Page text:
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Stanford Report, February 25, 1998

Faculty Senate minutes: 2/19/98, part II

Faculty Senate minutes: Feb. 19 meeting

(continuation of minutes)

Report on the Stanford Management Company

Chair Conley introduced Laurie Hoagland, President and CEO of the Stanford Management Company (SMC), who outlined his organization's management of the University's major financial assets. Hoagland opened his remarks by recognizing the contribution of the late Amos Tversky, whose memorial resolution had earlier been presented, to the field of behavioral finance.

Hoagland told the Senate he assumed there were three questions everyone wanted answered. "The first is, why haven't the returns been higher? The second is, why hasn't there been more payout into the budget? And thirdly, how about some hot tips for my mother-in-law?" He promised to address the first two of these questions, commenting that he was "biased enough to think the first question can be revised slightly to: gee, how did we generate such good returns in these years?"

Offering a little historical perspective, Hoagland characterized the portfolio of a typical university or endowed institution in the 1950s as made up mostly of bonds, with stocks gradually creeping into the picture. The rule of thumb was that you could spend income but not principal, he said. Typically, "one or two members of the Board of Trustees who were in the investment business would get together over lunch . . . and decide what stocks to buy for the old alma mater." In the late 1960s, McGeorge Bundy of the Ford Foundation issued a clarion call to the fiduciaries of endowed institutions. To make funds work harder, Bundy recommended two strategies: go for higher returns by investing in equities rather than bonds, and junk the old rule about spending only income. The new rule was: get as much total return as you can (that is, income in the form of dividends and interest, plus capital gains), and then have a spending rule to determine how much you can spend. Although sorely tested by the bear markets of the 1970s, Bundy's theory about the long-term stability of returns on equity-type investments is borne out by recent studies.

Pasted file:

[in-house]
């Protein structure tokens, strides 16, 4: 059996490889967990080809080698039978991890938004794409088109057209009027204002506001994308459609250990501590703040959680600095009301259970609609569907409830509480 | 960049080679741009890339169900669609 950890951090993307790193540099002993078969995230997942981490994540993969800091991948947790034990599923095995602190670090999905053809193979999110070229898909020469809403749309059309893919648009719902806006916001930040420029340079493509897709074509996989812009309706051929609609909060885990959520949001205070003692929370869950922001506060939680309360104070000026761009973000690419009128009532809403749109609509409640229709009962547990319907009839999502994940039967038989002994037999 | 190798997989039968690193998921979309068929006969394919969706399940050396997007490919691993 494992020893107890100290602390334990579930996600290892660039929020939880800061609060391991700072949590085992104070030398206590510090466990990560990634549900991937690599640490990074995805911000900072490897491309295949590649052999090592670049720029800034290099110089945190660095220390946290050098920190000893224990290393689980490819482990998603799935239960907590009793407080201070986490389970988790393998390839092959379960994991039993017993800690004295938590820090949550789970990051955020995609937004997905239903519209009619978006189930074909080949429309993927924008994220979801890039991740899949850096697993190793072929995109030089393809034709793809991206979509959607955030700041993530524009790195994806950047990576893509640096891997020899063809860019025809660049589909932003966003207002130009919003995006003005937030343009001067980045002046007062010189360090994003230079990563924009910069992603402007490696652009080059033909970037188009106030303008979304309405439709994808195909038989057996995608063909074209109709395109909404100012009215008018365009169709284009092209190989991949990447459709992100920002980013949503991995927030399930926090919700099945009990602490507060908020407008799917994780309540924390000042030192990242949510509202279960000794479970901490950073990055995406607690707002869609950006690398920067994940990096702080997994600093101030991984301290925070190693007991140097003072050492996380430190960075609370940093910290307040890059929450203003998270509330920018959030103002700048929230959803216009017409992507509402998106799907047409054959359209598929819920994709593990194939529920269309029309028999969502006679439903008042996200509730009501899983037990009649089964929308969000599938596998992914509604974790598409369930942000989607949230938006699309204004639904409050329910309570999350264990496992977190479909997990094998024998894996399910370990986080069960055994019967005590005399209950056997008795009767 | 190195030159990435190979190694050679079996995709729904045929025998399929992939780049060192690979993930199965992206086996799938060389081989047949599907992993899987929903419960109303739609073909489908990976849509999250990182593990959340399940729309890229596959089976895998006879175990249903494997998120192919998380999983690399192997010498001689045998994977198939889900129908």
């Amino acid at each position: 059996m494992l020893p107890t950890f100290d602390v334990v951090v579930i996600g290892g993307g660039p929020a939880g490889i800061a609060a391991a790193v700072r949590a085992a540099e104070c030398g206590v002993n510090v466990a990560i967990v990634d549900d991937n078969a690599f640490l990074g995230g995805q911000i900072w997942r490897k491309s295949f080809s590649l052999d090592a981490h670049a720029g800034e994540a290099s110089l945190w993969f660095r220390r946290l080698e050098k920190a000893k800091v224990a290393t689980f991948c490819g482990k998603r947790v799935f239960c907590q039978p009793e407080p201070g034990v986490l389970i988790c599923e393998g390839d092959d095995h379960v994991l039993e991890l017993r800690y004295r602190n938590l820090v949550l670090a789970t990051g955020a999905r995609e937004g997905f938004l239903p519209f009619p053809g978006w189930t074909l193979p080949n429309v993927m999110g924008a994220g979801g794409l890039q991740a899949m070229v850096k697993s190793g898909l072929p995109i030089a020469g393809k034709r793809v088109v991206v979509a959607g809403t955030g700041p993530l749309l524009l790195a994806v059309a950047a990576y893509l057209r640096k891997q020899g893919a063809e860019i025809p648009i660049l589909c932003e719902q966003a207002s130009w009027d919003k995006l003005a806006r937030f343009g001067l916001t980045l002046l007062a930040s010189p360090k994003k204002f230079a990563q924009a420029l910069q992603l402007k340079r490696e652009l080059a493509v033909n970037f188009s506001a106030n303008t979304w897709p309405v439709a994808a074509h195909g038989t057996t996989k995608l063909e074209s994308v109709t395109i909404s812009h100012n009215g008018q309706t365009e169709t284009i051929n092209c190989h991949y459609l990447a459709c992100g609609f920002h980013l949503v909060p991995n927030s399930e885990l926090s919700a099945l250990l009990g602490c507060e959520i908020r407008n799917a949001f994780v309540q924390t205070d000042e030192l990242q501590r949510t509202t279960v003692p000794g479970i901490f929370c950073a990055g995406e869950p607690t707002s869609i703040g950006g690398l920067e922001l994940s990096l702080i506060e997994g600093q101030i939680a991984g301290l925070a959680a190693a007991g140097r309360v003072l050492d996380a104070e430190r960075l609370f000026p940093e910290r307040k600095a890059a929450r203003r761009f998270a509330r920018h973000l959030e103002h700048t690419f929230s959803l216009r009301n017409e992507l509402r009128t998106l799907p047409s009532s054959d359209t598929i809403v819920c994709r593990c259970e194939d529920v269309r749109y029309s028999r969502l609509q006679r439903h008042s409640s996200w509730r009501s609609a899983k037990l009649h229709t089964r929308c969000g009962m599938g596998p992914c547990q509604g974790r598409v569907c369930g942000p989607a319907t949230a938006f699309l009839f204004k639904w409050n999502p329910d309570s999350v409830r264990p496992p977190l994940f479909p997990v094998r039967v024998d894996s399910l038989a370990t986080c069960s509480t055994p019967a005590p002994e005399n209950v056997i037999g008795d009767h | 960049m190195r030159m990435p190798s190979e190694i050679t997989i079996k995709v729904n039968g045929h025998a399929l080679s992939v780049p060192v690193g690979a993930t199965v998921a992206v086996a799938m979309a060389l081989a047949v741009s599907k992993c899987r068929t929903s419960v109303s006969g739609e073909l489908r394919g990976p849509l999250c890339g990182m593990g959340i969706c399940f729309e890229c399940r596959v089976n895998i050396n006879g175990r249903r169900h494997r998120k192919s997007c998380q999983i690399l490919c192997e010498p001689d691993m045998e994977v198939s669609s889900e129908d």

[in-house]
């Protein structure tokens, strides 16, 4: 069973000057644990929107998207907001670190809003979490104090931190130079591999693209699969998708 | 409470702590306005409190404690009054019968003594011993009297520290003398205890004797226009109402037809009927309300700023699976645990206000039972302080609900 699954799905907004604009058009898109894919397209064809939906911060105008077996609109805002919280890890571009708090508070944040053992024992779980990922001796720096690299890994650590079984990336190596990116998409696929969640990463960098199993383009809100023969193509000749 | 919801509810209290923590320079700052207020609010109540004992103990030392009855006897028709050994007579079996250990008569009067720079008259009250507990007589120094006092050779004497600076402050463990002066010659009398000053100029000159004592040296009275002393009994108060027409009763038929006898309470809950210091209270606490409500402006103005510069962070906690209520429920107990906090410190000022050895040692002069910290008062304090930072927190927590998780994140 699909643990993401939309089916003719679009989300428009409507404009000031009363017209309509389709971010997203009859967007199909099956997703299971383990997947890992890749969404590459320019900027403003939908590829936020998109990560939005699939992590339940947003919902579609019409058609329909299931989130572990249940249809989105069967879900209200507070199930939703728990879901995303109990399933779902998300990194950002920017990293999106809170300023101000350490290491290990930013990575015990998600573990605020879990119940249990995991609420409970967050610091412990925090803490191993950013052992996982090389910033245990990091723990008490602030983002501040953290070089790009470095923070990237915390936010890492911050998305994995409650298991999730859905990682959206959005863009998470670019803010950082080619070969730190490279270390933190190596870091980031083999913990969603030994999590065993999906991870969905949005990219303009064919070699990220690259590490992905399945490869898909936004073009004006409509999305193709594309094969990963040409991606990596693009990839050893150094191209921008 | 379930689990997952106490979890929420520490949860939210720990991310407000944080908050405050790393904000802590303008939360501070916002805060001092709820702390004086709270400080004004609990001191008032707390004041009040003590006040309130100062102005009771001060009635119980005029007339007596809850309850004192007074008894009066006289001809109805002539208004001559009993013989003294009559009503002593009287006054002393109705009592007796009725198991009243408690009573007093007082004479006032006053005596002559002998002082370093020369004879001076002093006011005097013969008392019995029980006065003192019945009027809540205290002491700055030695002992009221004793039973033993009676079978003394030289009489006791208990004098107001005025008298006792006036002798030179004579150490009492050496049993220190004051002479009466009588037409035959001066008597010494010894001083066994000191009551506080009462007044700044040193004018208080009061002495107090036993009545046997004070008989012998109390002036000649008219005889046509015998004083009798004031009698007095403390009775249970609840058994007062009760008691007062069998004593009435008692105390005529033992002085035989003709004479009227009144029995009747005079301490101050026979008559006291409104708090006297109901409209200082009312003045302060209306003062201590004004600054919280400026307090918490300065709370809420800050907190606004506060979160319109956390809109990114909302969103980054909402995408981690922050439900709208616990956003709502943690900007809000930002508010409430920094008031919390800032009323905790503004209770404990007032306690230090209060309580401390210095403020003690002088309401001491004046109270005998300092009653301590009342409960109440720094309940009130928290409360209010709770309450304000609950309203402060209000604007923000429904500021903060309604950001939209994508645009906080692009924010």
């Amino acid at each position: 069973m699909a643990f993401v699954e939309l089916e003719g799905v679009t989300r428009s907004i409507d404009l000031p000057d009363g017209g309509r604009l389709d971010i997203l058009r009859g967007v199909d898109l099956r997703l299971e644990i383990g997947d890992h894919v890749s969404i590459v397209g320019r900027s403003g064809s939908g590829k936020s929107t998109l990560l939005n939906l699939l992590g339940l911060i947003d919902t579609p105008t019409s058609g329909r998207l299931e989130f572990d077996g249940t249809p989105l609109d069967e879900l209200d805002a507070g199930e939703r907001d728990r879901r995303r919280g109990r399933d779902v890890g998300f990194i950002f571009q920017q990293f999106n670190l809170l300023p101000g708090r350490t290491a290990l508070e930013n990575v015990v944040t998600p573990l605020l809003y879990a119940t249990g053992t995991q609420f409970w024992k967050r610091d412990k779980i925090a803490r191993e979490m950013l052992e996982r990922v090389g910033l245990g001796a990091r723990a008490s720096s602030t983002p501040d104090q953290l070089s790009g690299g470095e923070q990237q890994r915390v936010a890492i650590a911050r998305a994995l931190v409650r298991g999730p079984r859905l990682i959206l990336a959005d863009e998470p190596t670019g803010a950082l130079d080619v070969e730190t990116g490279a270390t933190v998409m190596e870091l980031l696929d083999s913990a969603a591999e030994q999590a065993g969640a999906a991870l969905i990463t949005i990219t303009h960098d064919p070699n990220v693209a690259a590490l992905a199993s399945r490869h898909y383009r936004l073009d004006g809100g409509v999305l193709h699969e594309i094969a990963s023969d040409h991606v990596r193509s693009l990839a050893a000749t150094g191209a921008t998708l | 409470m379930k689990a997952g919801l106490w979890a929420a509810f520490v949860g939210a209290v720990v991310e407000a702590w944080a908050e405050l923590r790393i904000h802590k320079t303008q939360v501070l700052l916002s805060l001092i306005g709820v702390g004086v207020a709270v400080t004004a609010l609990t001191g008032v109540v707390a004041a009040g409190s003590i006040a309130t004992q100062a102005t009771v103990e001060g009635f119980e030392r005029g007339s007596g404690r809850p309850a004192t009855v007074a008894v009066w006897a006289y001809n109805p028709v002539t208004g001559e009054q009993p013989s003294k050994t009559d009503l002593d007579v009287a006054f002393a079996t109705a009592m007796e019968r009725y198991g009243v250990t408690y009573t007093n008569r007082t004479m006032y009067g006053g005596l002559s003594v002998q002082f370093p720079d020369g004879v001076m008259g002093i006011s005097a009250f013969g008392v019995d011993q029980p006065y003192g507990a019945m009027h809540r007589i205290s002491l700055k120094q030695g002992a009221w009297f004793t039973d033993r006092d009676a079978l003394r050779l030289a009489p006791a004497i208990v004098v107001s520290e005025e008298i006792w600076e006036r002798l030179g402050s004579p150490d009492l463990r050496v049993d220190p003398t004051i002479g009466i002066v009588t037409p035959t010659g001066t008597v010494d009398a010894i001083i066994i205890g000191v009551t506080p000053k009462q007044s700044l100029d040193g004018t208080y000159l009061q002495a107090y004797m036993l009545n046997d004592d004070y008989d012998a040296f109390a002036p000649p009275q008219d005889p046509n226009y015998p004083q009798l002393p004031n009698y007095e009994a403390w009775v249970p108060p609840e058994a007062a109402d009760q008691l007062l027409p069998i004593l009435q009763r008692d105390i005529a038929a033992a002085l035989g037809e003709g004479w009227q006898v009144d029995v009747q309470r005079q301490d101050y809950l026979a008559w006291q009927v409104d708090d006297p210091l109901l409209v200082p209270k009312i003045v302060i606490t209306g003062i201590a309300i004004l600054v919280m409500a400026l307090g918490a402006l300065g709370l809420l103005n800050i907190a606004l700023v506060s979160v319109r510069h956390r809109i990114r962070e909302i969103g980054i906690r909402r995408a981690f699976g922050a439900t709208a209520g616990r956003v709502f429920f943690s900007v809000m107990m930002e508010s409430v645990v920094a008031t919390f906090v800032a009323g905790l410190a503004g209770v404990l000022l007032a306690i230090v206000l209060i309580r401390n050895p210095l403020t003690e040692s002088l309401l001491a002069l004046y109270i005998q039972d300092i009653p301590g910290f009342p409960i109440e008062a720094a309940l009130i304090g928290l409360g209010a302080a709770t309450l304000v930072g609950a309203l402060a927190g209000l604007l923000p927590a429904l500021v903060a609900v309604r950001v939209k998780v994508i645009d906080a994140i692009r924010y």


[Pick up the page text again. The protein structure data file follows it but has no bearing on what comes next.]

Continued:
Other changes since the 1960s have also reshaped Stanford's assets, Hoagland explained. Institutions have broadened their portfolios from traditional asset classes, defined as U.S. stocks and U.S. bonds, to include nontraditional assets such as venture capital partnerships and international equities. Stanford was one of the innovators in this area. Professionalization of investment management began in the 1970s. SMC now manages some bonds and cash in-house but has placed most of Stanford's equities with external managers. Oversight of SMC rests with a Board of Directors made up of Trustees with investment backgrounds and other investment experts, including Professor William Sharpe (Graduate School of Business), who won the Nobel Prize in Economics for his contributions to investment practice.

Illustrating his talk with slides, Hoagland listed components of Stanford's $6.2 billion portfolio and showed a performance graph for the largest component, the Merged Endowment Pool. Managing this asset involved trade-offs among three conflicting objectives: Maximize the cumulative payout to the University budget, preserve or increase the real value of the endowment, and minimize fluctuations in payout. A key to SMC's success was diversification, "probably one of the few free lunches available in investments," Hoagland declared. Stanford's asset allocation policy sets percentages of the portfolio for the various asset classes. In response to a question from Professor Wexler (Radiology) about SMC's response to recent market fluctuations, Hoagland reiterated that, while the percentage ranges allowed for modest tactical changes, SMC could best serve the University by making a long-term commitment to the asset percentages in each class.

Total target return for the endowment is 10 percent, which translates to about 6.25 percent in real (i.e., inflation-adjusted) dollars. "That may sound like a fairly low number after 15 or 20 years of bull market. But if you look at a very long-term horizon in the investment business, that's about the kind of return that's reasonable to expect," he explained. To maintain the purchasing power of the endowment against inflation inroads so that, for instance, endowed professorships can be maintained in perpetuity, the University reinvests nearly half of the return. The current payout rate is 5.25 percent of market value. To defend against market volatility, a smoothing formula is applied to the market value. "The formula puts the most weight on the market value for the most recent year. It's exponential, so that the impact of each previous year is gradually smaller until it fades away to almost nothing."

(minutes continued)